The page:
"Helping Our School-Age Children Sleep Better" is an article published in the New York Times that clearly belongs in the scientific journal of "Duh." I will summarize the key points if you are short on time to read the full article.
The struggle to get children to bed is real and it doesn't end at six months, or even six years! New research shows that sleep strategy interventions work to get children to sleep faster and longer. Even as little as an additional 18 minutes of sleep a night impacted grades.
A time for everything under the sun. The results of the research shows "parents (need) to make the rules and routines clear.”
Disclaimer: What works for one parent may not work for another. This is a license to try different techniques. As parent and a person we grow and so do our perspectives. What I am offering is a perspective that has evolved over the years through experience, training, research, and practice.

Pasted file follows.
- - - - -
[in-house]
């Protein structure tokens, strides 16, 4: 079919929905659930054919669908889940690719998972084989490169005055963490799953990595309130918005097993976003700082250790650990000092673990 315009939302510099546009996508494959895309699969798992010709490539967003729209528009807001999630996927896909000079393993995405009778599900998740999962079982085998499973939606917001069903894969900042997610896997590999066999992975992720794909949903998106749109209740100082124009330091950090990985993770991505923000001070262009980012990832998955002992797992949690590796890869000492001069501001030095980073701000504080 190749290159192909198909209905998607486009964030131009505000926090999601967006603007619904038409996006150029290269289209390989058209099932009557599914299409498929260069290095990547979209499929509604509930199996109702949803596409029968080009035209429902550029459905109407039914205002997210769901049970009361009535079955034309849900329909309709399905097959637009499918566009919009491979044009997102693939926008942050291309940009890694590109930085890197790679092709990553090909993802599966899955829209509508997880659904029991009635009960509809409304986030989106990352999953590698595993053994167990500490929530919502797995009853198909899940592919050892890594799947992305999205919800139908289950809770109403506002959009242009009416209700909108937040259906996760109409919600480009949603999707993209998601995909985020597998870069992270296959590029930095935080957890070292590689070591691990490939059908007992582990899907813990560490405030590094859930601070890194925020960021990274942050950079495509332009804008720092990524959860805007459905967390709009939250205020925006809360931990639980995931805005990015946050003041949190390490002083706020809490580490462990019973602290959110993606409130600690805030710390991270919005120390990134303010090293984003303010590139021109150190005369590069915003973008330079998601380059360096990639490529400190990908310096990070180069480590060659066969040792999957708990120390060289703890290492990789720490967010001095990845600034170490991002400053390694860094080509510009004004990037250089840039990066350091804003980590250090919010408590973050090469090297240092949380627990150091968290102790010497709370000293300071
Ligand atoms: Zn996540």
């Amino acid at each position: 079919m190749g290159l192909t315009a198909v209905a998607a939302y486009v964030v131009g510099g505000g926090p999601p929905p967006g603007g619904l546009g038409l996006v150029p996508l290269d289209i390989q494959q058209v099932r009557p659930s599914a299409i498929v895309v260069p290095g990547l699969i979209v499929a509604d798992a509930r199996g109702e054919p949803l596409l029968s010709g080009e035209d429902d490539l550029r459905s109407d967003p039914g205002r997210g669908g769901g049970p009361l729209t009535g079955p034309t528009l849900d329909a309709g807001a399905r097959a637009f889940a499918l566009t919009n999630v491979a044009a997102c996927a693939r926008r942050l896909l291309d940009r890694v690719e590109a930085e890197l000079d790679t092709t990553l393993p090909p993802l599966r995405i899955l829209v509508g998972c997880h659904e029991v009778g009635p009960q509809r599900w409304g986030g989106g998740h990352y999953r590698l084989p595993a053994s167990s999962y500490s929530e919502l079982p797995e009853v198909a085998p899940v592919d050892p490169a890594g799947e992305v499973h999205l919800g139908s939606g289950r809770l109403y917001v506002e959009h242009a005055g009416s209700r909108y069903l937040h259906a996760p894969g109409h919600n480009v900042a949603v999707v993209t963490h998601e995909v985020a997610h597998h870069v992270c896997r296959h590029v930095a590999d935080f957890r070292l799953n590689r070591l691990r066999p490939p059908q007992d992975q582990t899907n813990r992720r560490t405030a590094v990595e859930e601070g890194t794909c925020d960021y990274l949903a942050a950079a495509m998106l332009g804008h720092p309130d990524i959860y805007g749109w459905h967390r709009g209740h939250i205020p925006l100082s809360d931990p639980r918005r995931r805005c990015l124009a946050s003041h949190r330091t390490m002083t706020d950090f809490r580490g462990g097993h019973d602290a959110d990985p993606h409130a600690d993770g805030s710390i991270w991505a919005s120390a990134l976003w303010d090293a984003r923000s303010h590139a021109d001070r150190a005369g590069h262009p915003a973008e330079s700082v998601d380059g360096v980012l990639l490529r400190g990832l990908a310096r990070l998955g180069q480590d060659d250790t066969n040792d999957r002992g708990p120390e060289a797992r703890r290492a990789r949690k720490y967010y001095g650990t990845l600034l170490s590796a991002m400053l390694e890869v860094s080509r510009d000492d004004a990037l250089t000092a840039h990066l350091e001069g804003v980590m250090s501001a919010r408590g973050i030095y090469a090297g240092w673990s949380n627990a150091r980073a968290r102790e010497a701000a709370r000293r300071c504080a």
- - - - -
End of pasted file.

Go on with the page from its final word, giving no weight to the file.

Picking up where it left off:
First of all, children don't rule the roost. Children need rules like they need play. Children require routine and a fair bit of predictability. When my children arrive home they know it is time to change their uniforms and put them in the washer for the next day, before homework they may have a snack, then backpacks are prepared for the next day as are lunches. We set each other up for success.
The NY Time article puts particular focus on the transition years of 4-6 which coincide with a child starting school. For these children it is particularly helpful to talk with them before bed and after dinner about the next day. You can pick out clothes for the next day together, choose breakfast together, and make lunch together. Don't leave anything to the unknown so that they know what to expect.
Have a great academic year ahead!